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Published: Thursday, 3/23/2006

Hardball in Belarus

THE somewhat suspect victory of Alexander Lukashenko at the Belarussian polls Sunday, with more than 82 percent of the vote, makes it clear once again that there are elections - and then there are elections.

Even though there were four candidates, it would have been unwise for anyone to have put his money on anyone other than Mr. Lukashenko in Belarus' presidentials.

He was first elected president in 1994 in elections that were generally considered to have been fair. He was then re-elected in 2001 with 75 percent of the vote in elections considered to have been less fair.

In 2004, a referendum was presented to Belarussian voters removing a constitutional two-term limit. Mr. Lukashenko's views triumphed, to no one's surprise, and he has now been re-elected to a third term.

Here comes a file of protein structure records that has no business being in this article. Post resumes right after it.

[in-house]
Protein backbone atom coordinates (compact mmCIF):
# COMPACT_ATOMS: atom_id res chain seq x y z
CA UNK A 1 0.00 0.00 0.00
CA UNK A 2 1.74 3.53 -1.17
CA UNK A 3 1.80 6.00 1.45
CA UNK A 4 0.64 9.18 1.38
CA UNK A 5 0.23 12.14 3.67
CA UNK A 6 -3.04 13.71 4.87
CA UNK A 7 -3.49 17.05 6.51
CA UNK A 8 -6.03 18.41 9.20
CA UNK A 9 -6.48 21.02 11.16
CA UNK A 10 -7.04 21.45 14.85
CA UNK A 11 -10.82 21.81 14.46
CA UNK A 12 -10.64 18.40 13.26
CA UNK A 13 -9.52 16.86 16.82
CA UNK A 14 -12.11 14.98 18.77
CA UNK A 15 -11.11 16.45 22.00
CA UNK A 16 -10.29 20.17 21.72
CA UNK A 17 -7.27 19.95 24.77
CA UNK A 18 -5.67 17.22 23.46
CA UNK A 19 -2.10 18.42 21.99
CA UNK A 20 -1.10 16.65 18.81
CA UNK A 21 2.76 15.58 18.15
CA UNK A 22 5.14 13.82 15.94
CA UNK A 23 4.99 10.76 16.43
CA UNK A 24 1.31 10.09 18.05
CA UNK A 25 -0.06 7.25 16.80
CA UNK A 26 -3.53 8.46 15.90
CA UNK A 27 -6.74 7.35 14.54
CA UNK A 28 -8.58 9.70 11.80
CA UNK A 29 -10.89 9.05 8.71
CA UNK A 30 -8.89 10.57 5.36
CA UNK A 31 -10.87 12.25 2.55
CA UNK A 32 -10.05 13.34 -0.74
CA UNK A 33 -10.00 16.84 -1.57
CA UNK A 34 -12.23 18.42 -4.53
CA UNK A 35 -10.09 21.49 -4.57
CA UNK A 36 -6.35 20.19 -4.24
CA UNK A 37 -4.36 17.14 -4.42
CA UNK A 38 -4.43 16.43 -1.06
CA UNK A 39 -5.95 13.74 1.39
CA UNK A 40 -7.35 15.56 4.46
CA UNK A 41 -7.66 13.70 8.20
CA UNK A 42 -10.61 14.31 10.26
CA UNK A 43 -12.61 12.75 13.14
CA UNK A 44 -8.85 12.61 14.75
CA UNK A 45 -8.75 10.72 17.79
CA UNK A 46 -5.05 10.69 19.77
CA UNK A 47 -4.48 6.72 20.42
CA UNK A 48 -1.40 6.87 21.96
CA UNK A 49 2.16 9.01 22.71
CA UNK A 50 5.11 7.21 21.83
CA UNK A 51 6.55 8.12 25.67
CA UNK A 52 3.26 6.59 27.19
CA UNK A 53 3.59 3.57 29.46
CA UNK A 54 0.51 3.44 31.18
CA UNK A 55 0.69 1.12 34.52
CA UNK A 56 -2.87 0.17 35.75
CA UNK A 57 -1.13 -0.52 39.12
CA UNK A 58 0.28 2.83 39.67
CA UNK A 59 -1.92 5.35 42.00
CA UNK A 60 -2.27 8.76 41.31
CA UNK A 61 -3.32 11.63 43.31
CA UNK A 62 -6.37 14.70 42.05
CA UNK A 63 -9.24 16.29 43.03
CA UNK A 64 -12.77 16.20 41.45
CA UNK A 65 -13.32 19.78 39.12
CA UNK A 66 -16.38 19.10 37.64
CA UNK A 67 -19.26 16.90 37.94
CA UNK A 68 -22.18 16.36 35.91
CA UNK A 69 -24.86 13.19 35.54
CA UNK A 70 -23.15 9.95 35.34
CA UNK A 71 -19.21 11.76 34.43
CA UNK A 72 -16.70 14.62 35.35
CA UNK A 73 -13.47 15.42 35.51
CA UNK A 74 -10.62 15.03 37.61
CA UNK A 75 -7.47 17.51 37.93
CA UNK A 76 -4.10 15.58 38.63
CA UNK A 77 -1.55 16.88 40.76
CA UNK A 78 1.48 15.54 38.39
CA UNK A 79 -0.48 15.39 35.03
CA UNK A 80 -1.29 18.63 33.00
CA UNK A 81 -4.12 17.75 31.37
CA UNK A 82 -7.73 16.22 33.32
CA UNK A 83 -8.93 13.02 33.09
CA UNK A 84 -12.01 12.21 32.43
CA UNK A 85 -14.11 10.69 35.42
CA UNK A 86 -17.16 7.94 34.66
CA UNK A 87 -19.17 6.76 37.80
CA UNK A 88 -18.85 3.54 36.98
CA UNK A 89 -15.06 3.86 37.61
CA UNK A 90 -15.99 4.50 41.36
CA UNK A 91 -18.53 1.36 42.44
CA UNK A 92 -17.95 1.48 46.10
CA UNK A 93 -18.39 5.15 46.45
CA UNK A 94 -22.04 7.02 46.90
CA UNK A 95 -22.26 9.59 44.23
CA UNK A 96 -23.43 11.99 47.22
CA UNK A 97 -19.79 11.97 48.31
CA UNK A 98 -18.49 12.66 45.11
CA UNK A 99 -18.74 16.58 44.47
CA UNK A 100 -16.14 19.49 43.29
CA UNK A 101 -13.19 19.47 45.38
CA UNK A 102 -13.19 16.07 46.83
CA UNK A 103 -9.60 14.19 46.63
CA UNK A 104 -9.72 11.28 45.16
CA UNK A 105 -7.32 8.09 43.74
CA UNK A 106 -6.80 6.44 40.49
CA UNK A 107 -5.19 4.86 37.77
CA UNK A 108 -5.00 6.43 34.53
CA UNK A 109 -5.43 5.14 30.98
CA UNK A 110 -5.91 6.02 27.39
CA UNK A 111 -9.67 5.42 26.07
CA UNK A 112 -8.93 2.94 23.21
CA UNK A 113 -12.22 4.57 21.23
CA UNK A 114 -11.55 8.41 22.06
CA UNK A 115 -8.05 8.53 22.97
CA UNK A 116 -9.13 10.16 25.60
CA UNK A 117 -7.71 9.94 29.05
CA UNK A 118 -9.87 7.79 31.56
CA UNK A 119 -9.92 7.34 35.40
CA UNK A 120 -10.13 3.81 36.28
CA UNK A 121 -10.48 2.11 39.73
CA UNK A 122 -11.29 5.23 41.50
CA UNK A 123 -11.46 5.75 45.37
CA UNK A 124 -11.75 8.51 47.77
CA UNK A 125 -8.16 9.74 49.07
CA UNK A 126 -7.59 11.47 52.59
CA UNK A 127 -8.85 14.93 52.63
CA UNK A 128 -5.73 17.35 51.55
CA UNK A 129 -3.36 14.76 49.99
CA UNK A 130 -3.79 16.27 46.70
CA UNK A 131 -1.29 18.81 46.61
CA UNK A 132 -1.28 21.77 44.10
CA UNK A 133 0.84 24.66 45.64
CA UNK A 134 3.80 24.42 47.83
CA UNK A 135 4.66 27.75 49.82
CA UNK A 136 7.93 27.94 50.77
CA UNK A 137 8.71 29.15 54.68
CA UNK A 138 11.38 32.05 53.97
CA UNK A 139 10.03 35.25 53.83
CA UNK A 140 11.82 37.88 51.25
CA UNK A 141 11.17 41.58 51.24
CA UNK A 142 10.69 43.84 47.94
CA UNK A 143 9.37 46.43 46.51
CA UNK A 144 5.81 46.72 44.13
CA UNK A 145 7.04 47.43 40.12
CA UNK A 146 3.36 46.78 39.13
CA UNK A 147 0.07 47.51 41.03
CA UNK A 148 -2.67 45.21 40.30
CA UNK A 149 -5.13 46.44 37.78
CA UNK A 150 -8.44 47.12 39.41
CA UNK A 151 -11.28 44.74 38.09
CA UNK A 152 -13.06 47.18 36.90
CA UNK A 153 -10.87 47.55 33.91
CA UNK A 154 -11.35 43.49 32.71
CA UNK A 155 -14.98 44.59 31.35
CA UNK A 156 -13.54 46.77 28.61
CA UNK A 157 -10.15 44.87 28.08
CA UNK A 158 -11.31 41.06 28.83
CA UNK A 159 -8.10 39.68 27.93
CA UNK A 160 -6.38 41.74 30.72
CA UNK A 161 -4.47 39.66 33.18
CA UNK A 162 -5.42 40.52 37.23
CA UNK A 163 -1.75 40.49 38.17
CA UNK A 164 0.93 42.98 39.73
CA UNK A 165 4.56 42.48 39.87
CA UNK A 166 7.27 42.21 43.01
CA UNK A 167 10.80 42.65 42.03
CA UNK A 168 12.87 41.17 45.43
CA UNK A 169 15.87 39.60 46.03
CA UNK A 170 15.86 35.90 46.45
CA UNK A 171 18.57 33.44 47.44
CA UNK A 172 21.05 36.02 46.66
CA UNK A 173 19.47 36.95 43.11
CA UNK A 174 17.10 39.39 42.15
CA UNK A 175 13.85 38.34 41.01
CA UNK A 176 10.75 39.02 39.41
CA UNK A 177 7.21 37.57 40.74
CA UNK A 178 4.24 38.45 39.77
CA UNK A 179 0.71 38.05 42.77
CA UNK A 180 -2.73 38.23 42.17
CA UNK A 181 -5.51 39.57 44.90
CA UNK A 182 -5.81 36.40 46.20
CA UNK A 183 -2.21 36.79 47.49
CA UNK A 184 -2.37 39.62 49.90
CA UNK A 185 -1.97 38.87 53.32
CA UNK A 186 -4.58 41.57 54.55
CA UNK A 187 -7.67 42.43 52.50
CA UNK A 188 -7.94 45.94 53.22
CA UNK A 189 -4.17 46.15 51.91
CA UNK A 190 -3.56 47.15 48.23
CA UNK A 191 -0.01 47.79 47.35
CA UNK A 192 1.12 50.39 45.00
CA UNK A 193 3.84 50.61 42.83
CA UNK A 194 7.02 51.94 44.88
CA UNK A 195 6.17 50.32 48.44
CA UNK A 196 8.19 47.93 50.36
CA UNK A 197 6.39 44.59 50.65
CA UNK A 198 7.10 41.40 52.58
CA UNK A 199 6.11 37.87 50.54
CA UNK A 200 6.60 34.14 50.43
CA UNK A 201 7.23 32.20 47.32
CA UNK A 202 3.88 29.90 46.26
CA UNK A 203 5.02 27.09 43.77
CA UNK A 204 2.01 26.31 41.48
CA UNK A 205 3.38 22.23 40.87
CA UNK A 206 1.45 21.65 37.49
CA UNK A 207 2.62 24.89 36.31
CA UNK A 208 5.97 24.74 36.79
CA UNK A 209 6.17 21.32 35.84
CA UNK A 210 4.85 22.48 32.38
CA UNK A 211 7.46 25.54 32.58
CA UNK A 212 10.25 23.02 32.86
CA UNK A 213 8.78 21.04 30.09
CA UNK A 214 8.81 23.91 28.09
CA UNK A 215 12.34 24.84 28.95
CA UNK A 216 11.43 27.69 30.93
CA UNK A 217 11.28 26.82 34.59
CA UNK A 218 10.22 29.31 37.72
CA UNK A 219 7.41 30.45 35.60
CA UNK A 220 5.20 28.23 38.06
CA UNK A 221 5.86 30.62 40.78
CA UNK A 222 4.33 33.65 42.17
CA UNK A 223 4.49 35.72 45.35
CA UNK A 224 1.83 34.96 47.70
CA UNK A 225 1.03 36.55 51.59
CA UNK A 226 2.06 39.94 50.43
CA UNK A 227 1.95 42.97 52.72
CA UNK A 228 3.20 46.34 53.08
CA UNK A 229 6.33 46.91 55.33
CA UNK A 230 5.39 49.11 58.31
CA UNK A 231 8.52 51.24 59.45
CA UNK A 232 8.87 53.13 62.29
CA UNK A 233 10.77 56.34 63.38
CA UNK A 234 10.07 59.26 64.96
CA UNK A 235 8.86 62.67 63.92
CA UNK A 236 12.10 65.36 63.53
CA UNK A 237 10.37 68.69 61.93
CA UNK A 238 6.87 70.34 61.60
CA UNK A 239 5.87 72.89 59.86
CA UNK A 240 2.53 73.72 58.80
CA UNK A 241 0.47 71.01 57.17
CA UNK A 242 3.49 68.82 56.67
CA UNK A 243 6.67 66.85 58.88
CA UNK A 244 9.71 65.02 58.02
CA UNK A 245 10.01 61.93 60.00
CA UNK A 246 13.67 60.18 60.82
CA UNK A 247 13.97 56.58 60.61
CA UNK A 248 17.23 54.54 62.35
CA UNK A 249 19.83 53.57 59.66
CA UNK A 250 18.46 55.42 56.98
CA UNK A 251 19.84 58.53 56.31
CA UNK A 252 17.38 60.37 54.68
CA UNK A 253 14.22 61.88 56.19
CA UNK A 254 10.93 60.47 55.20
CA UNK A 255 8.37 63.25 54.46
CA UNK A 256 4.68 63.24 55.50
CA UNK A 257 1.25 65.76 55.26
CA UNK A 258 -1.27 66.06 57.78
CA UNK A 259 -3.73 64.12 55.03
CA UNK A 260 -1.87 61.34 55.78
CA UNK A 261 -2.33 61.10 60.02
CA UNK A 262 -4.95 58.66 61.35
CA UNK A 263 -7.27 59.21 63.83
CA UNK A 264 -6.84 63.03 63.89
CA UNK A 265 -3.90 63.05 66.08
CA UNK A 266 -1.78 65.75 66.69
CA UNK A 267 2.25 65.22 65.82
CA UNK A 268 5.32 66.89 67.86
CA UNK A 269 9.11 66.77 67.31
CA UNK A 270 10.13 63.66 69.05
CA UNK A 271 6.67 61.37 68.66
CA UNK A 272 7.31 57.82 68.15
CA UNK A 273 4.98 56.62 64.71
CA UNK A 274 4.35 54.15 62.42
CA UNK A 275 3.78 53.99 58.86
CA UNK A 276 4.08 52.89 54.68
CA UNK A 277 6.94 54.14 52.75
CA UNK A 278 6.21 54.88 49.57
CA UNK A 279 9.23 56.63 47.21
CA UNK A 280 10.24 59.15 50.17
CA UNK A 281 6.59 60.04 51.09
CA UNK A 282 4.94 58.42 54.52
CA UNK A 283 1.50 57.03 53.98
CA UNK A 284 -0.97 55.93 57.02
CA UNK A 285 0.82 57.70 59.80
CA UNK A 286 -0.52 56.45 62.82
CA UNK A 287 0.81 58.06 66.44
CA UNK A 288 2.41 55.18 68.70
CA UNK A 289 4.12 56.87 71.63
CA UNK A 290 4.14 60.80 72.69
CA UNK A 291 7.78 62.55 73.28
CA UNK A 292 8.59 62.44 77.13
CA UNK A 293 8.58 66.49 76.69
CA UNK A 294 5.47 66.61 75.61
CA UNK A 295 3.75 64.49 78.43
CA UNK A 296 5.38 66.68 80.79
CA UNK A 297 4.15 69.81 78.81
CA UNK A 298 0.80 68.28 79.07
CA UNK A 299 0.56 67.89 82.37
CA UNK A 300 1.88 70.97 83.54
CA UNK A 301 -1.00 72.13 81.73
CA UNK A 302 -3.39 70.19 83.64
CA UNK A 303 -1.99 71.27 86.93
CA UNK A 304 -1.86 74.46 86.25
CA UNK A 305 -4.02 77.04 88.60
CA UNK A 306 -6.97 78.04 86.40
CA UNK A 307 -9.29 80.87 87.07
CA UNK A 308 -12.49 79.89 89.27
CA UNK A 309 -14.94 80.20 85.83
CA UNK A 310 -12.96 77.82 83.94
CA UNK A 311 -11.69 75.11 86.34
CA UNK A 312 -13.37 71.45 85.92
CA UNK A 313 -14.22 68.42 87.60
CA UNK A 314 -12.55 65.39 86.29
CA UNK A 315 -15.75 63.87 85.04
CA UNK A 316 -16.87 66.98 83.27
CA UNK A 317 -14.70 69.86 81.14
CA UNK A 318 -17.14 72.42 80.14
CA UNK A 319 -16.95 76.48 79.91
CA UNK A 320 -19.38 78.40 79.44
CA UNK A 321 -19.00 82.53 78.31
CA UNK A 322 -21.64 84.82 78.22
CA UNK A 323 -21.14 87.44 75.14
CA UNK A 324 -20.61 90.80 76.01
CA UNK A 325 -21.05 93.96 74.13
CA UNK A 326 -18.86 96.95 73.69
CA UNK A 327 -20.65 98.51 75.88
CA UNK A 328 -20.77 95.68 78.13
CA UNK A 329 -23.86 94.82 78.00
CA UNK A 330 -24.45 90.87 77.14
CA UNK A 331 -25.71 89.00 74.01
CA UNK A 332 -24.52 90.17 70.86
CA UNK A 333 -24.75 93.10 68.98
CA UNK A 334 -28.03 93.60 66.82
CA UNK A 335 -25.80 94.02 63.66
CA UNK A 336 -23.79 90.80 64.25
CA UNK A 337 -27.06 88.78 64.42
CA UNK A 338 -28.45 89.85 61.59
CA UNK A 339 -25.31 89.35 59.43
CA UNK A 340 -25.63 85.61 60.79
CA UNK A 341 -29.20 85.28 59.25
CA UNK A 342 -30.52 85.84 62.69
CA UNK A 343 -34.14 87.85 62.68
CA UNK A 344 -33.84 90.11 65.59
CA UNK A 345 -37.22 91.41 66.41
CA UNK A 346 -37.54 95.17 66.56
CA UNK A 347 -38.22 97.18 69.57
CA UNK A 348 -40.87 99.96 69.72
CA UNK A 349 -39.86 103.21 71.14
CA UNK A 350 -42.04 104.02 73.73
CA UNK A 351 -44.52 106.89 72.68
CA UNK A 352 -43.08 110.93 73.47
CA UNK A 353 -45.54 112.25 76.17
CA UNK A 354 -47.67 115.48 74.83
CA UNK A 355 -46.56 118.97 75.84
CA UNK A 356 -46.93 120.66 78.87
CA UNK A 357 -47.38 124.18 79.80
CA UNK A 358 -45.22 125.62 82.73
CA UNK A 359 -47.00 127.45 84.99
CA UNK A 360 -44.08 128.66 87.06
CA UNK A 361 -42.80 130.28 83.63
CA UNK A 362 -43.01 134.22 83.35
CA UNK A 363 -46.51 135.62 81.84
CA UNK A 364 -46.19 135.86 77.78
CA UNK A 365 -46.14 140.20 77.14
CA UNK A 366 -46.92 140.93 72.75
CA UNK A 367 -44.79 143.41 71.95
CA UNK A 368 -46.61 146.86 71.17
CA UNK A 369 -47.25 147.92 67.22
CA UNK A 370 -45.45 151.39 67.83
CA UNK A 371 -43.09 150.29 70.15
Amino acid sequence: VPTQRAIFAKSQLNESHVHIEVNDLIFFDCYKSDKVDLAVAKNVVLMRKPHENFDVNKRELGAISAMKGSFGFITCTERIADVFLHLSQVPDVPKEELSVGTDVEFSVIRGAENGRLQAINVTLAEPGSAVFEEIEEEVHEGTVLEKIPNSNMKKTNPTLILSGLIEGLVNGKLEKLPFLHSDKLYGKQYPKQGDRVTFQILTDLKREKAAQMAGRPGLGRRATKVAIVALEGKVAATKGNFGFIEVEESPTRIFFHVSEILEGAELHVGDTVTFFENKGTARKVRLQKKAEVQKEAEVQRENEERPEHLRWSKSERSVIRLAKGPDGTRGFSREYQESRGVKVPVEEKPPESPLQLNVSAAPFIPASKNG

The Belarus opposition, led by candidate Alexander Milinkevich, says the elections were rigged. What is clear is that the electoral deck was stacked in the campaign. Most of the non-governmental media were shut down in advance of election day and many opposition campaign workers were arrested and jailed.

Mr. Milinkevich has tried to organize popular opposition to Mr. Lukashenko comparable to what occurred in other ex-Soviet satellite countries: Georgia - the Pink Revolution - and Ukraine - the Orange Revolution.

Belarus' is blue, but the turnout at a post-results rally in a snowstorm in Minsk, the capital, Sunday night, didn't look too encouraging in terms of prospects for overturning the election results. Mr. Lukashenko labels the opposition "terrorists" and has threatened to "twist off their heads as if they are ducklings."

Belarus, population 10.3 million and landlocked, about the size of Kansas, thus looks destined to have heavy-handed, pro-Russian government for the next five years at least. That means no European Union membership and continued frosty relations with western Europe and America.

Mr. Lukashenko calls President George W. Bush "terrorist No. 1 on our planet" and accuses him of oil and war profiteering.

These elections were no tribute to democracy and do not help the people of Belarus.

Too bad for them.

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